Hi, I’m Kerry Huang, one of the interns here at Unión MicroFinanza in La Unión, Honduras. I just finished my freshman year at the Wharton School of Business at the University of Pennsylvania. I haven’t decided my concentrations yet, but I have many different interests within business, including marketing, entrepreneurship, finance, and statistics. This summer, I will be doing a variety of activities with UMF and will be able to work with local coffee farmers on financing, analyzing leaf rust, and more. As a result, I will be writing blog posts throughout the next few weeks to share my experiences in Honduras and with UMF!
So much has happened in the 10 days that I have been in Honduras. Everything is so, so different from my comfortable life back home in New York and my college life in Philly. Right as I grabbed my luggage and walked out into the airport of San Pedro Sula, I took a good look around. Even though San Pedro is the “industrial” city of the country and has one of the busiest airports, this airport was miniscule. I felt like a stranger amongst so many Hondurans (also referred to as catrachos). Jeremy and Heather were there to welcome Sakina (the other intern) and me with hugs and to introduce us to Albin, whose house we are staying at.
|The central park in La Unión.|
We stopped by Heather’s house and could hear Albin’s kids screaming “papi, papi!” The three children are very adorable but too hyper for me to handle. They all have a sweet tooth and get much too excited when there’s chocolate in the house. We even have two ice cream freezers now, since the parents decided to start selling ice cream as another side job! They are definitely going to make a lot of money off of us gringos!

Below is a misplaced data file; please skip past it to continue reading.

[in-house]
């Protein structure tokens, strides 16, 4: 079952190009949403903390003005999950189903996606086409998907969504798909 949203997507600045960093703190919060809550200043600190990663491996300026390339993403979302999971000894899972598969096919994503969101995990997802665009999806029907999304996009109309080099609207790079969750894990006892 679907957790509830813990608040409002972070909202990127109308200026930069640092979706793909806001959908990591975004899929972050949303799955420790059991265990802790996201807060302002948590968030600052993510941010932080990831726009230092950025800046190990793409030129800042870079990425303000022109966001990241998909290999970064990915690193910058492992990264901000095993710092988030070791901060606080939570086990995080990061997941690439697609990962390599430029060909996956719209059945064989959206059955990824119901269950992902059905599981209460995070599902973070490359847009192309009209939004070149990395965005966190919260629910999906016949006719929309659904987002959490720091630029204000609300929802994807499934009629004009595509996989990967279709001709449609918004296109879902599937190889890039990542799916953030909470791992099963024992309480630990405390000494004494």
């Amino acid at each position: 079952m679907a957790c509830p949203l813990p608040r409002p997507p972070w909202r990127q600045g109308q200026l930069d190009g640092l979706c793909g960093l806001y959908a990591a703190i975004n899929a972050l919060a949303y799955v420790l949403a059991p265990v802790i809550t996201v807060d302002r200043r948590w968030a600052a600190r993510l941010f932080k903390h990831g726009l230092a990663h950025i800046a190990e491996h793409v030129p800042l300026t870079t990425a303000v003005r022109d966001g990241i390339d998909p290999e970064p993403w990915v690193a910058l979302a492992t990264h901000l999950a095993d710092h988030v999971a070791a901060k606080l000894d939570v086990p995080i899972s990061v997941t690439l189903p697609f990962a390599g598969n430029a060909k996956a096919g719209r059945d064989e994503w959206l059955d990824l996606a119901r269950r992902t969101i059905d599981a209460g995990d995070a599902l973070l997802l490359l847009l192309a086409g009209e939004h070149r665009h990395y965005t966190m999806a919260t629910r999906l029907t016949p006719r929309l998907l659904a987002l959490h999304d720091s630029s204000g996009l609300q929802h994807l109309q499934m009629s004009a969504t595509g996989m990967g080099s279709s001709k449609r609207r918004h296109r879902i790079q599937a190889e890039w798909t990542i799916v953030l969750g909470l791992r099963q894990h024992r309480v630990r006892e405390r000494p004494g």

|Local fare includes pollo con tajadas |
(fried chicken and plantains)
On Monday morning, I was too sick to go to the office. Although I went to bed feeling better, I woke up at midnight feeling sick again and really needed to go see a doctor. Here in La Unión, there are clinics for checkups. Heather brought me to the public clinic, which was a great experience. I wasn’t sure what to expect of the doctors here in Honduras, but I was very pleased. We arrived around 7:30 a.m. and got to talk to the doctor in the consultorio (consulting room) fairly quickly. She explained to us how there would be no consultations in the office for the next two days because she was going to the nearby aldeas (villages up in the mountains) to treat pregnant women (who don’t get many opportunities to check up on their health). During the checkup, I explained my symptoms and how I felt over the past few days. She felt my stomach and asked if I felt any pain (no), and then listened to it with a stethoscope (apparently there was a lot of noise). My lips were really dried out, and she kept on commenting how I was dehydrated. She also listened to my heart and checked my throat, both of which were good. The doctor quickly concluded what medicine I needed and then suggested I get an IV since I had lost a lot of water and would probably throw up if I tried to drink anything.
|Chickens are free to wander around La Unión.|
It has almost been 2 weeks since my arrival, and I am excited for the 8 weeks to come! We are distributing microloans for farmers this week, so it will be quite busy. Despite getting sick, I have thoroughly enjoyed my experience in La Unión so far and can’t wait to learn more. The people are very kind and have a simple but fulfilling lifestyle. It’s impossible to explain everything that has happened, since you really need to live here to understand, but Sakina and I will be writing blog posts throughout the next few weeks to talk about our experiences!
|Me in front of the UMF office.|